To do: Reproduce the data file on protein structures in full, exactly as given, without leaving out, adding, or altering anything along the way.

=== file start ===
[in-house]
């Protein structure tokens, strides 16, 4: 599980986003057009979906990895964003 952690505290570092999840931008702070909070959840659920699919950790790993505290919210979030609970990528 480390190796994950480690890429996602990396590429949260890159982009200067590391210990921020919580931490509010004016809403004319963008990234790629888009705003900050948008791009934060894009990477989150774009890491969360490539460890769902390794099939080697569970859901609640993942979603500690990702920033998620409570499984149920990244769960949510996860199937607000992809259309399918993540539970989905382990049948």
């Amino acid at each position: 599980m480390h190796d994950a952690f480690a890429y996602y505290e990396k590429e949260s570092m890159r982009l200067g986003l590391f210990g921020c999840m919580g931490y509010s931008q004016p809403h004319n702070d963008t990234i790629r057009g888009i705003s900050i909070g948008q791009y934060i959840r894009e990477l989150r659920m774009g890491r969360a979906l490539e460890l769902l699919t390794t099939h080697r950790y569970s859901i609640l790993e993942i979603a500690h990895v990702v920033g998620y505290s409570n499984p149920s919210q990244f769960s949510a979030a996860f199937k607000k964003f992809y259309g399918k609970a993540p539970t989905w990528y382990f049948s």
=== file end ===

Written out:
[in-house]
């Protein structure tokens, strides 16, 4: 599980986003057009979906990895964003 952690505290570092999840931008702070909070959840659920699919950790790993505290919210979030609970990528 480390190796994950480690890429996602990396590429949260890159982009200067590391210990921020919580931490509010004016809403004319963008990234790629888009705003900050948008791009934060894009990477989150774009890491969360490539460890769902390794099939080697569970859901609640993942979603500690990702920033998620409570499984149920990244769960949510996860199937607000992809259309399918993540539970989905382990049948």
């Amino acid at each position: 599980m480390h190796d994950a952690f480690a890429y996602y505290e990396k590429e949260s570092m890159r982009l200067g986003l590391f210990g921020c999840m919580g931490y509010s931008q004016p809403h004319n702070d963008t990234i790629r057009g888009i705003s900050i909070g948008q791009y934060i959840r894009e990477l989150r659920m774009g890491r969360a979906l490539e460890l769902l699919t390794t099939h080697r950790y569970s859901i609640l790993e993942i979603a500690h990895v990702v920033g998620y505290s409570n499984p149920s919210q990244f769960s949510a979030a996860f199937k607000k964003f992809y259309g399918k609970a993540p539970t989905w990528y382990f049948s």